For Christians, Christmas is a celebration of God’s initiative to build a renewed relationship with humanity, made possible through the birth of Jesus, into a situation of vulnerability and acceptance of others’ help. It is this emphasis on the significance of inter-dependent relationships for human wellbeing and flourishing – reflected in the biblical concept of shalom – in which our interpretation of ANFB is rooted.

Often inadequately translated as ‘peace’, the Hebrew word shalom is better understood as embracing a sense of relational wholeness (with God, other people, and the environment), health and wellbeing, justice, having sufficient resources, making a meaningful contribution to society and feeling safe and secure.

Inter-dependence and reciprocity

Viewing wellbeing in this way not only makes a difference in terms of the kinds of encounters and interactions that happen at food bank distribution centres: it also has implications for the messages that food banks and those involved in them seek to communicate to others beyond the local context.

WittonA recognition of the importance of inter-dependence and reciprocity informs ANFB’s emphasis on being a local food bank. The majority of volunteers live in the catchment area, and monthly supermarket collections take place there.

For some, having the opportunity to give food when times are better as well as receive it in a crisis has been important in maintaining a sense of dignity when needing to ask for help. ANFB also provides opportunities for former clients and more vulnerable members of the local community to contribute as supported volunteers. This gives them an experience of teamwork and belonging, and for some has helped them gain confidence and skills and move into employment.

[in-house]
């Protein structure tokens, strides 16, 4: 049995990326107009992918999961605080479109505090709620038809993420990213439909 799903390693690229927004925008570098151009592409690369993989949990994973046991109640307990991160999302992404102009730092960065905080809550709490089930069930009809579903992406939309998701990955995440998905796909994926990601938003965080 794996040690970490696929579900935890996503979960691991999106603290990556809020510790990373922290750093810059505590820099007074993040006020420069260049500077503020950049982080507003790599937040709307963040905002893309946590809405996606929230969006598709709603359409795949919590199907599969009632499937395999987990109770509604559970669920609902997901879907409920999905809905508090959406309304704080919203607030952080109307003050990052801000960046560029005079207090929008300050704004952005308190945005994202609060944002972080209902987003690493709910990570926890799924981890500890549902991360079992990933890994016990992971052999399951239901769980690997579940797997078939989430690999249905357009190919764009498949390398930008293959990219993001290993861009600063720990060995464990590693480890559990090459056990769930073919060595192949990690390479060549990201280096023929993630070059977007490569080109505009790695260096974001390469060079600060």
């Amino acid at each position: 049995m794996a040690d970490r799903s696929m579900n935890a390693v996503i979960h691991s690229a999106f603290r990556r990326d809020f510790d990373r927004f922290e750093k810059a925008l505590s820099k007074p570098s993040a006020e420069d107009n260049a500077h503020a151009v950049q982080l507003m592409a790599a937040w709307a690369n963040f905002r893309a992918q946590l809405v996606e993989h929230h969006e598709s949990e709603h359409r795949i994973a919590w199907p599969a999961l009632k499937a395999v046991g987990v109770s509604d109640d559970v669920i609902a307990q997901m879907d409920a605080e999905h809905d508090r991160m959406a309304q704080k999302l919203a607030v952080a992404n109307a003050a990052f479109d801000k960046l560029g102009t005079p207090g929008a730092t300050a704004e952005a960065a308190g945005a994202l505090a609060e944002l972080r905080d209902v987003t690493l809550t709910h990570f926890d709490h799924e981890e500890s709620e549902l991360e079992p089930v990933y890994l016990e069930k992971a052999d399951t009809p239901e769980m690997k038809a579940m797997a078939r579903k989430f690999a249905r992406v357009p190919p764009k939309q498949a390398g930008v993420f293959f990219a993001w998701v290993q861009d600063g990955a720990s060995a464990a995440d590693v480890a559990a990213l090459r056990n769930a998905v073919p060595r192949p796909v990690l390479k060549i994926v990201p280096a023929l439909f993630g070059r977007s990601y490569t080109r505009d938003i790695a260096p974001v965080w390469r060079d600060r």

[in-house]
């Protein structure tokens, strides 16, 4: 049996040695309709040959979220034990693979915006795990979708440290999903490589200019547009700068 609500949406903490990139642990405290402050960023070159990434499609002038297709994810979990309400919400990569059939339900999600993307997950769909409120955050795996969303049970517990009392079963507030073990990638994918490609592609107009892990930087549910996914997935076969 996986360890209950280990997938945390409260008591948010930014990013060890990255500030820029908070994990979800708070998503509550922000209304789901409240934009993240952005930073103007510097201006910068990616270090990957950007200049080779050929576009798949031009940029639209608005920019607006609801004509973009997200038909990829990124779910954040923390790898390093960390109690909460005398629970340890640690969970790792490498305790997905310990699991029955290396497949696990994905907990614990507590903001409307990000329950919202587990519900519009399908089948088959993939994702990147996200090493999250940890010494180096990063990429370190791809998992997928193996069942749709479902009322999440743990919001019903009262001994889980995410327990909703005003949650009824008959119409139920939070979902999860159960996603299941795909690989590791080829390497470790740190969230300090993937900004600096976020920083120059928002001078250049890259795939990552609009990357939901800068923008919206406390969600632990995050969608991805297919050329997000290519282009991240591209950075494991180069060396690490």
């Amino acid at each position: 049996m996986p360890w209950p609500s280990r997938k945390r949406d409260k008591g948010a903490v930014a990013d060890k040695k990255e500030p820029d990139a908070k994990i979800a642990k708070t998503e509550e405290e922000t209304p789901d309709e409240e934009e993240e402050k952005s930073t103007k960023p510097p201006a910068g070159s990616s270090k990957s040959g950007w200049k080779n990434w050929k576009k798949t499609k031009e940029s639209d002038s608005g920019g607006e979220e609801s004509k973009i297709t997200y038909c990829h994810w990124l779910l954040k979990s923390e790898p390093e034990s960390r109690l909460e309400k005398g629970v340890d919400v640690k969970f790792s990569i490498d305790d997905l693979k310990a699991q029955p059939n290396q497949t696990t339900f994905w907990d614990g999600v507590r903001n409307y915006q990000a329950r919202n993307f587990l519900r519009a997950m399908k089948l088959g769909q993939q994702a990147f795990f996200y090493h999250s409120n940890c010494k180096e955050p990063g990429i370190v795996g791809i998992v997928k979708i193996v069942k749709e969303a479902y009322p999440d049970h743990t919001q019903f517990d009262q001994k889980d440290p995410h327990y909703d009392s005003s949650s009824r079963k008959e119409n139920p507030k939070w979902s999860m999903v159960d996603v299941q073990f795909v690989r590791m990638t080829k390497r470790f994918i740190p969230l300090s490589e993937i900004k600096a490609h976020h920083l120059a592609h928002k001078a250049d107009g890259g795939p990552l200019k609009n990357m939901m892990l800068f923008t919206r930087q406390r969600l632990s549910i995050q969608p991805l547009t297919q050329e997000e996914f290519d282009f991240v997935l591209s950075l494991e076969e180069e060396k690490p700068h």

ANFB seeks to raise awareness of structural and policy-related causes of food poverty, including by collecting data to inform local and national campaigning; training volunteers about challenging benefits sanctions; writing to MPs; and giving presentations to local businesses, students and other groups.

Such actions call into question claims that food banks have depoliticized food poverty and let government ‘off the hook’. We suggest instead that food banks have played an important part in drawing attention to food poverty in the UK, in a way that challenges rather than tolerates injustice, whilst also responding to the immediate needs of those who cannot wait for a change of policy or process.

Read Heather and Andy’s paper in full here.

VSR 2015 [FC]For more information about the Voluntary Sector Review as well as link to free institutional trials please click here

The views and opinions expressed on this blog site are solely those of the original blogpost authors and other contributors. These views and opinions do not necessarily represent those of the Policy Press and/or any/all contributors to this site.